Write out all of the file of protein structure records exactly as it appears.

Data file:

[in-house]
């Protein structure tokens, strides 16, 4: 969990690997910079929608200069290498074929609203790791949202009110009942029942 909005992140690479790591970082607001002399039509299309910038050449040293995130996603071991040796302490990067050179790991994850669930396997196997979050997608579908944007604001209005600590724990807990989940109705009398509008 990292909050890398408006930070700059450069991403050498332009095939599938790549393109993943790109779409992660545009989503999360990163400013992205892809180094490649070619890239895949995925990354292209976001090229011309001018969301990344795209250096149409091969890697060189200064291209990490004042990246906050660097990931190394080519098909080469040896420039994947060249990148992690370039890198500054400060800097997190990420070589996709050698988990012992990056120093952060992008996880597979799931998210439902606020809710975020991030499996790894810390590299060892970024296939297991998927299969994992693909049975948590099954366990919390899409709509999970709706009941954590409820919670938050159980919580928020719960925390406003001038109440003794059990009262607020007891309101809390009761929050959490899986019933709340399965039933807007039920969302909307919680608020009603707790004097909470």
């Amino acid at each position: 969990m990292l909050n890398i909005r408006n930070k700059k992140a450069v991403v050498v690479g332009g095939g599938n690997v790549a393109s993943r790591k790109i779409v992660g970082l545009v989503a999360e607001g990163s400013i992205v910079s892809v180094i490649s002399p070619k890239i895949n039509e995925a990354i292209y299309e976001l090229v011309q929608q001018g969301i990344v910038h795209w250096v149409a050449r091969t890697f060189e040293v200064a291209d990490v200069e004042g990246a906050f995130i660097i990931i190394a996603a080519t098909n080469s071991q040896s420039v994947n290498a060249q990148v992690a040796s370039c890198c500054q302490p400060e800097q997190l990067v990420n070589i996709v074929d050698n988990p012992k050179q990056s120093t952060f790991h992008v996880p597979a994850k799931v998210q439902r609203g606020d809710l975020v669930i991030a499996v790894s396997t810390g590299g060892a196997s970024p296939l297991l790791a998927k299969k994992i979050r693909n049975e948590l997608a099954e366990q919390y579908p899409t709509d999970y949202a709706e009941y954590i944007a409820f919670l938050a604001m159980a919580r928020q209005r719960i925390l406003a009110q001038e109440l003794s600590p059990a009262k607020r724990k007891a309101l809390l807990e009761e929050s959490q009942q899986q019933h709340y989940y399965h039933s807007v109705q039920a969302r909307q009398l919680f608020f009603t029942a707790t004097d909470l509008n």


[in-house]
């Protein structure tokens, strides 16, 4: 969990690997910079929608200069290498074929609203790791949202009110009942029942 909005992140690479790591970082607001002399039509299309910038050449040293995130996603071991040796302490990067050179790991994850669930396997196997979050997608579908944007604001209005600590724990807990989940109705009398509008 990292909050890398408006930070700059450069991403050498332009095939599938790549393109993943790109779409992660545009989503999360990163400013992205892809180094490649070619890239895949995925990354292209976001090229011309001018969301990344795209250096149409091969890697060189200064291209990490004042990246906050660097990931190394080519098909080469040896420039994947060249990148992690370039890198500054400060800097997190990420070589996709050698988990012992990056120093952060992008996880597979799931998210439902606020809710975020991030499996790894810390590299060892970024296939297991998927299969994992693909049975948590099954366990919390899409709509999970709706009941954590409820919670938050159980919580928020719960925390406003001038109440003794059990009262607020007891309101809390009761929050959490899986019933709340399965039933807007039920969302909307919680608020009603707790004097909470």
């Amino acid at each position: 969990m990292l909050n890398i909005r408006n930070k700059k992140a450069v991403v050498v690479g332009g095939g599938n690997v790549a393109s993943r790591k790109i779409v992660g970082l545009v989503a999360e607001g990163s400013i992205v910079s892809v180094i490649s002399p070619k890239i895949n039509e995925a990354i292209y299309e976001l090229v011309q929608q001018g969301i990344v910038h795209w250096v149409a050449r091969t890697f060189e040293v200064a291209d990490v200069e004042g990246a906050f995130i660097i990931i190394a996603a080519t098909n080469s071991q040896s420039v994947n290498a060249q990148v992690a040796s370039c890198c500054q302490p400060e800097q997190l990067v990420n070589i996709v074929d050698n988990p012992k050179q990056s120093t952060f790991h992008v996880p597979a994850k799931v998210q439902r609203g606020d809710l975020v669930i991030a499996v790894s396997t810390g590299g060892a196997s970024p296939l297991l790791a998927k299969k994992i979050r693909n049975e948590l997608a099954e366990q919390y579908p899409t709509d999970y949202a709706e009941y954590i944007a409820f919670l938050a604001m159980a919580r928020q209005r719960i925390l406003a009110q001038e109440l003794s600590p059990a009262k607020r724990k007891a309101l809390l807990e009761e929050s959490q009942q899986q019933h709340y989940y399965h039933s807007v109705q039920a969302r909307q009398l919680f608020f009603t029942a707790t004097d909470l509008n």